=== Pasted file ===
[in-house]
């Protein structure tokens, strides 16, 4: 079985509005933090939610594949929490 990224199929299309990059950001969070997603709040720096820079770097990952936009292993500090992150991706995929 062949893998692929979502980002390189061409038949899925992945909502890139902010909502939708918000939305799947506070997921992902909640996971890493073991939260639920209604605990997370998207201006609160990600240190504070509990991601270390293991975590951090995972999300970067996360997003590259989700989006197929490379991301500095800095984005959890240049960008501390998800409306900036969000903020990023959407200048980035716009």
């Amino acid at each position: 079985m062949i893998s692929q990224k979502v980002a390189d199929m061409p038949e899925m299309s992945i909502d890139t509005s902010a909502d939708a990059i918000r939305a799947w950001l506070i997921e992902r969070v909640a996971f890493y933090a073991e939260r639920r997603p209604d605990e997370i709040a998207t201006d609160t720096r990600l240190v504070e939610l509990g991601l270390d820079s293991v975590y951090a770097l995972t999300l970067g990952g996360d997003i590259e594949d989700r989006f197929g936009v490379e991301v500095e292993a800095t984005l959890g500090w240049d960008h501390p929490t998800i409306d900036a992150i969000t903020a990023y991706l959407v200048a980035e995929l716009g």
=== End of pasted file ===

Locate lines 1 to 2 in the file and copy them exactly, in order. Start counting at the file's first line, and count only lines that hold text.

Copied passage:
[in-house]
């Protein structure tokens, strides 16, 4: 079985509005933090939610594949929490 990224199929299309990059950001969070997603709040720096820079770097990952936009292993500090992150991706995929 062949893998692929979502980002390189061409038949899925992945909502890139902010909502939708918000939305799947506070997921992902909640996971890493073991939260639920209604605990997370998207201006609160990600240190504070509990991601270390293991975590951090995972999300970067996360997003590259989700989006197929490379991301500095800095984005959890240049960008501390998800409306900036969000903020990023959407200048980035716009």